Not a single one of the 17 recommendations made two years ago by a government-commissioned review into the use of restraint, seclusion and segregation of disabled people has been carried out, the care regulator has concluded.
The Care Quality Commission (CQC) said that 13 of the recommendations it made in October 2020 had not been achieved, while the other four had only “partly been achieved”, following the report into serious concerns about the treatment of autistic people, people with learning difficulties, and people with mental distress.
This week’s report says that little progress has been made since CQC’s interim Out of Sight – Who Cares? report was published in 2019, and that “far too many people are still subject to restraint and seclusion and more people than before are in long-term segregation”.
There are more people in long-term segregation now than there were in November 2018 when the government commissioned the report, it says.
And while data from December 2021 shows the number of people with learning difficulties in inpatient services has nearly halved since March 2015, the number of autistic people in such services has risen by three-fifths.
There has also been an increase in the number of autistic people and people with learning difficulties in hospitals more than 50 kilometres from their local community.
And more than 350 autistic people or people with learning difficulties in a mental health hospital (one sixth of the total) have been in hospital for more than 10 years.
CQC says that its 2020 report called for the development of resources to ensure that people could be supported in the community and so avoid hospital admission.
But it says: “Far from an improvement, we have seen that people have found accessing community mental health support more difficult.
“This is partly due to the impact of COVID-19. The pandemic has led to a mental health crisis in a system that was already overloaded.”
Because the government has failed to implement proposals for care and treatment reviews to become statutory, there is no accountability that ensures service-providers and commissioners carry out review recommendations.
As a result, the recommendations are often not carried out, says the report.
Reviews that were carried out uncovered restrictions on access to personal possessions, fresh air, activities, telephones, and visitors “for which there was no justifiable reason or clear rationale”, CQC said.
Steps taken to “manage people’s risks did not consider the impact on their dignity and were frequently unnecessarily harsh or overly restrictive”, while CQC also found that people’s physical health needs were not being considered or met, such as staff denying them access to dentists or opticians.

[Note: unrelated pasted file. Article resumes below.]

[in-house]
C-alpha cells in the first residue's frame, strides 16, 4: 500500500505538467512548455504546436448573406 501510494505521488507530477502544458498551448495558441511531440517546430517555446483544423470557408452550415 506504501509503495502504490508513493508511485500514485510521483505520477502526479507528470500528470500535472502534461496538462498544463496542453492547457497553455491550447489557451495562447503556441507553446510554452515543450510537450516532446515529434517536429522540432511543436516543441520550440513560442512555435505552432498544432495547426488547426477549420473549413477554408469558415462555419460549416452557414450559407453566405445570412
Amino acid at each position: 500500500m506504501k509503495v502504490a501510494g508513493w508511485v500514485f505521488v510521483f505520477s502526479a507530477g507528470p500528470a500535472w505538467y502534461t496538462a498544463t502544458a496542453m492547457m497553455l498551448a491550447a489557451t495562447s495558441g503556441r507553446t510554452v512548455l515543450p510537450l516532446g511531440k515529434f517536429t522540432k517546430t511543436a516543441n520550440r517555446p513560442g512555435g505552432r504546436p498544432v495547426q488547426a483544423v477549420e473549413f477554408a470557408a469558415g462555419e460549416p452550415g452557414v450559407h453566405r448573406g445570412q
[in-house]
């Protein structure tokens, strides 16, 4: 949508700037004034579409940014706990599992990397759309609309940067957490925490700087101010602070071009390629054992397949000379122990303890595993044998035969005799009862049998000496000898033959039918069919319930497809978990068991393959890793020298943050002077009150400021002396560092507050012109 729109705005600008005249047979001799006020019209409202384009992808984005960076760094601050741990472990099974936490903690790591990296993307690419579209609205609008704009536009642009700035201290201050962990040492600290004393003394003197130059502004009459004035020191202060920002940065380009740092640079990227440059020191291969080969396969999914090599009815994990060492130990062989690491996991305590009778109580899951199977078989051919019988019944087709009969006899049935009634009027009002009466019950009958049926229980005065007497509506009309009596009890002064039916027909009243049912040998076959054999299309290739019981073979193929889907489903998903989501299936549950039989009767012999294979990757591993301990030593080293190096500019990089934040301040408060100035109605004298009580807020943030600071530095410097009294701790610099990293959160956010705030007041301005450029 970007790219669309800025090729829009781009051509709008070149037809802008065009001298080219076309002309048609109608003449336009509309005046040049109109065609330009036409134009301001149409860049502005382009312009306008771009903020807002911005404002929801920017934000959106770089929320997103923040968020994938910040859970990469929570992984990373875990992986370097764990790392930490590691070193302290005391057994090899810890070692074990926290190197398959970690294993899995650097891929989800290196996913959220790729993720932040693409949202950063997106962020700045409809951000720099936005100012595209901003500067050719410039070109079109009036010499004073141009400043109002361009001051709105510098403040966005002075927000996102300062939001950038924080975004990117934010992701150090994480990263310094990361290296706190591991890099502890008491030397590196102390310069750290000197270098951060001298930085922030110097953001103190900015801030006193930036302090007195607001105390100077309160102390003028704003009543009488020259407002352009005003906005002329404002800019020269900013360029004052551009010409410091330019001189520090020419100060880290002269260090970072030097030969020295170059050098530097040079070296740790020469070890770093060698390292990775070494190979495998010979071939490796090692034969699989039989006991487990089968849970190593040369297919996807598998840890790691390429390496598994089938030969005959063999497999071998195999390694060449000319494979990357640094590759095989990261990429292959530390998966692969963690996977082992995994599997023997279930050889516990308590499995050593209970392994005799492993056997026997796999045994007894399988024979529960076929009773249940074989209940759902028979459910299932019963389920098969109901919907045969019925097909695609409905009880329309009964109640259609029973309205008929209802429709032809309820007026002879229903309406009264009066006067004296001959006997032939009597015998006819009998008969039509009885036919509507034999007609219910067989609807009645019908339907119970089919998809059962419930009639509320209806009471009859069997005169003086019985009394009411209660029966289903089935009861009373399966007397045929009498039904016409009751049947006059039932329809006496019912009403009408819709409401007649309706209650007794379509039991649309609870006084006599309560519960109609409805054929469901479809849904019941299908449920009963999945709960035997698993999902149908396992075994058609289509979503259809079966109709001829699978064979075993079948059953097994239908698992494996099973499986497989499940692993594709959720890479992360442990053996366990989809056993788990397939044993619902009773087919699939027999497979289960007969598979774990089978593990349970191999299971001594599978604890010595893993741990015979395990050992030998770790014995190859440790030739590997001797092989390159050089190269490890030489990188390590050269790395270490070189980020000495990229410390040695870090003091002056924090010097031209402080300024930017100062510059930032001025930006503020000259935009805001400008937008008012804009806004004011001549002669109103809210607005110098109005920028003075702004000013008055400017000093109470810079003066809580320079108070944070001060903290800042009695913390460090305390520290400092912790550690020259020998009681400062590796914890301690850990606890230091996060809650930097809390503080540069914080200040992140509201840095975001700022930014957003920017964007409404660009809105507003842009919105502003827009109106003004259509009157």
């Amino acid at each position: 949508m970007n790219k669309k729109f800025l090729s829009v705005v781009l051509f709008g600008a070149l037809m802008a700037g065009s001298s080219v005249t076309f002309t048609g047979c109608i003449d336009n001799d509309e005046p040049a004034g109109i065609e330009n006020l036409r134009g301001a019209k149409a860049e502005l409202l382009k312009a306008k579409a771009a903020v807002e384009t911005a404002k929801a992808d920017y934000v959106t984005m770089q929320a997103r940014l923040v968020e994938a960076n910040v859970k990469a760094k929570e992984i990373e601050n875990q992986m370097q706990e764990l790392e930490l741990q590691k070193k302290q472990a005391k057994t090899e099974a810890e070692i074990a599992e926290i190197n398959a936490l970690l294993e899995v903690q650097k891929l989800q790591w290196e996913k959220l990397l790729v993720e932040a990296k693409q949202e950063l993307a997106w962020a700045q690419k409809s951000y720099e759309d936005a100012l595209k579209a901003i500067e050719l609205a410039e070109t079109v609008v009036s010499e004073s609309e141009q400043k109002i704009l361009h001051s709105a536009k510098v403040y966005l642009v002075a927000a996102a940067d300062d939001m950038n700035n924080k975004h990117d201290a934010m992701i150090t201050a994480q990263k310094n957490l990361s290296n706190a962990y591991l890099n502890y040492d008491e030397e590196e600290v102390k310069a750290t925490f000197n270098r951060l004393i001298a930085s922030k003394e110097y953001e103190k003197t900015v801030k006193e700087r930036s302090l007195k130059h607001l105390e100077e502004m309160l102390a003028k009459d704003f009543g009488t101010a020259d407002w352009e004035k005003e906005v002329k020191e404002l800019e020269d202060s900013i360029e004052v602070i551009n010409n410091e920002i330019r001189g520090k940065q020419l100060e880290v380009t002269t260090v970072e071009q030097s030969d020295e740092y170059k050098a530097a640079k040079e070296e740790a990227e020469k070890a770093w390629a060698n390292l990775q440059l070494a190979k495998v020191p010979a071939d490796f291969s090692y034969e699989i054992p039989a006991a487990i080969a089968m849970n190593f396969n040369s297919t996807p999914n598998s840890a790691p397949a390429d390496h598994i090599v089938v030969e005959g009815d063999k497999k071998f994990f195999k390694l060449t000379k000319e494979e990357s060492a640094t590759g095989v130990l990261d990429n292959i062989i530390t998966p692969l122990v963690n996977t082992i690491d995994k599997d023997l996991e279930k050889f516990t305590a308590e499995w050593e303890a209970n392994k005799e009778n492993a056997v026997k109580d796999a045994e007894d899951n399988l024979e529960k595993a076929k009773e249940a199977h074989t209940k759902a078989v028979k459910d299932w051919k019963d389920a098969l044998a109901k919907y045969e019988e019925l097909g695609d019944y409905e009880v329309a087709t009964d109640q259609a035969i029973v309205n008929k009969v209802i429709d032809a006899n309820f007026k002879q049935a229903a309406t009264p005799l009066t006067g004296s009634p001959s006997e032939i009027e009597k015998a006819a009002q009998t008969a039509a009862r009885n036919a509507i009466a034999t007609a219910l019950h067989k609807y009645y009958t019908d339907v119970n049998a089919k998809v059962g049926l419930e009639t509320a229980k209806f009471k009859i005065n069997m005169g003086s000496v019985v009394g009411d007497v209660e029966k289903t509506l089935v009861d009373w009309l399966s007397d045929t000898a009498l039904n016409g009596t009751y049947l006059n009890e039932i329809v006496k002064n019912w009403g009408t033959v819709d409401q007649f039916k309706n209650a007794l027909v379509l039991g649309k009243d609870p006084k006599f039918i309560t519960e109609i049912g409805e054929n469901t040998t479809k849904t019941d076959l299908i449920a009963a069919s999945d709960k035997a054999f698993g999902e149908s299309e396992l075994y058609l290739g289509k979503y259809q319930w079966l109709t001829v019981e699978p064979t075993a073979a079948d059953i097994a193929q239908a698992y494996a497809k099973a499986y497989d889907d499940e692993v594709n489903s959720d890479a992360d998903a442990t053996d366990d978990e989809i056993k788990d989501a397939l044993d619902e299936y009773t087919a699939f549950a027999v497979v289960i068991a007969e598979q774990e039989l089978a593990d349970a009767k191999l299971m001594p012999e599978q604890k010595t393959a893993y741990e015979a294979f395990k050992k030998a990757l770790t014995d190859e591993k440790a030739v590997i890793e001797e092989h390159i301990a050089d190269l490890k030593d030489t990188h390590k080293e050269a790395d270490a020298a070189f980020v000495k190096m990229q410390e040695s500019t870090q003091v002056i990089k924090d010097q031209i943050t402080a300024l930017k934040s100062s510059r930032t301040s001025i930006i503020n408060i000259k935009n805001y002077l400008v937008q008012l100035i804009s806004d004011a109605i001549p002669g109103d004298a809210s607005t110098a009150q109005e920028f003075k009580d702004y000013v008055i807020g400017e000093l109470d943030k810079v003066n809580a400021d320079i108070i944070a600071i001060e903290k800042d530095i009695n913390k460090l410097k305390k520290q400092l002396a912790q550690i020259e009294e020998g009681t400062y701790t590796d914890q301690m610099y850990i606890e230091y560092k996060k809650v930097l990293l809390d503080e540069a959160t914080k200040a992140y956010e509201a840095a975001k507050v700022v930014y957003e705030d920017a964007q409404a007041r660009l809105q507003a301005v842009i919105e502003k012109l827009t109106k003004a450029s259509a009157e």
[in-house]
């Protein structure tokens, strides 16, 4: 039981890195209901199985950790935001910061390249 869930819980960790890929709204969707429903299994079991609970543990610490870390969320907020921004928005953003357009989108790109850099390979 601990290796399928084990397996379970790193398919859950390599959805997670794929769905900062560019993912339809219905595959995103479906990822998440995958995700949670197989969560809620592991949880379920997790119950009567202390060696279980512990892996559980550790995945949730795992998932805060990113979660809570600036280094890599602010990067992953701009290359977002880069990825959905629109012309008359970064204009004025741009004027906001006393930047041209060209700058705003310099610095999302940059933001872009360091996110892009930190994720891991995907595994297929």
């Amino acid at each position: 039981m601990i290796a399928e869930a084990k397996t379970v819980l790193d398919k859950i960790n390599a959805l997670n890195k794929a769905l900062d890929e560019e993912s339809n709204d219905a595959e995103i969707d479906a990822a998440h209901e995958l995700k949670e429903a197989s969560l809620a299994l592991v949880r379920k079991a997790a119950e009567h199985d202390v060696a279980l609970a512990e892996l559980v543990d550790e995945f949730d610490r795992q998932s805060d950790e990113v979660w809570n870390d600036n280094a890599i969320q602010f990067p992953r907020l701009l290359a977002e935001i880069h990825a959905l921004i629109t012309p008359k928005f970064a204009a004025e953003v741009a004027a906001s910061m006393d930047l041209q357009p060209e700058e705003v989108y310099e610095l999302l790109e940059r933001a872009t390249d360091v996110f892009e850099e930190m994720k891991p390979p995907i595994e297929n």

The CQC report warns that people’s human rights “continue to be at risk” and services continue to fail to provide them with reasonable adjustments under the Equality Act.
The report concludes: “We know that there are still too many people in hospital unnecessarily, that too many people are subject to restrictive interventions, and that not enough people are able to access the support they need in the community. This must change.”
Debbie Ivanova, CQC’s deputy chief inspector for people with a learning disability and autistic people, said: “The pandemic has clearly had an impact on services and the people that use them in a way that could not have been foreseen.
“However, progress on the recommendations we made for change have not been happening quickly enough.
“We are calling on all partners to commit to a renewed effort to move forward, sharing responsibility for implementing the changes needed.
“The focus must be on meeting people’s individual needs.
“Improved collaboration at system level, provider level and at an individual level with people and their families is also required to deliver the necessary improvements.
“Services must fit around people rather than trying to fit people into services that can’t meet their needs.”
Picture: Winterbourne View, a private hospital for people with learning difficulties and autistic people near Bristol, where the BBC uncovered serious allegations, including staff use of seclusion, segregation and restraint, in 2011
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